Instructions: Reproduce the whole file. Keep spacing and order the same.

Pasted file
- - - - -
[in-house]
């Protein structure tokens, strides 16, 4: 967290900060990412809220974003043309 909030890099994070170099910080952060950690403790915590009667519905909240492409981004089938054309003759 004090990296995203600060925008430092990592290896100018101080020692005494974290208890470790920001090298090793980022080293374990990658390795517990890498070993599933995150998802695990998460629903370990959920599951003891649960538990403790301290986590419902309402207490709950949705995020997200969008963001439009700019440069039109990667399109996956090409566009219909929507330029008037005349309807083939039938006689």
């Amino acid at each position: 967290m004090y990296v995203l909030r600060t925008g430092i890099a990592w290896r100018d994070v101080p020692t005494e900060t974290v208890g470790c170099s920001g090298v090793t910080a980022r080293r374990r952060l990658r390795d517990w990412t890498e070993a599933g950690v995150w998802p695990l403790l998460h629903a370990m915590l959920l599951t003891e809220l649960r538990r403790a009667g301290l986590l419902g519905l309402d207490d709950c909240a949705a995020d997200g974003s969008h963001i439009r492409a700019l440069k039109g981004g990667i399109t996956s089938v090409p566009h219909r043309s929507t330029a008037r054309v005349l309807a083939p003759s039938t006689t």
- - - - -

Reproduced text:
[in-house]
């Protein structure tokens, strides 16, 4: 967290900060990412809220974003043309 909030890099994070170099910080952060950690403790915590009667519905909240492409981004089938054309003759 004090990296995203600060925008430092990592290896100018101080020692005494974290208890470790920001090298090793980022080293374990990658390795517990890498070993599933995150998802695990998460629903370990959920599951003891649960538990403790301290986590419902309402207490709950949705995020997200969008963001439009700019440069039109990667399109996956090409566009219909929507330029008037005349309807083939039938006689």
């Amino acid at each position: 967290m004090y990296v995203l909030r600060t925008g430092i890099a990592w290896r100018d994070v101080p020692t005494e900060t974290v208890g470790c170099s920001g090298v090793t910080a980022r080293r374990r952060l990658r390795d517990w990412t890498e070993a599933g950690v995150w998802p695990l403790l998460h629903a370990m915590l959920l599951t003891e809220l649960r538990r403790a009667g301290l986590l419902g519905l309402d207490d709950c909240a949705a995020d997200g974003s969008h963001i439009r492409a700019l440069k039109g981004g990667i399109t996956s089938v090409p566009h219909r043309s929507t330029a008037r054309v005349l309807a083939p003759s039938t006689t």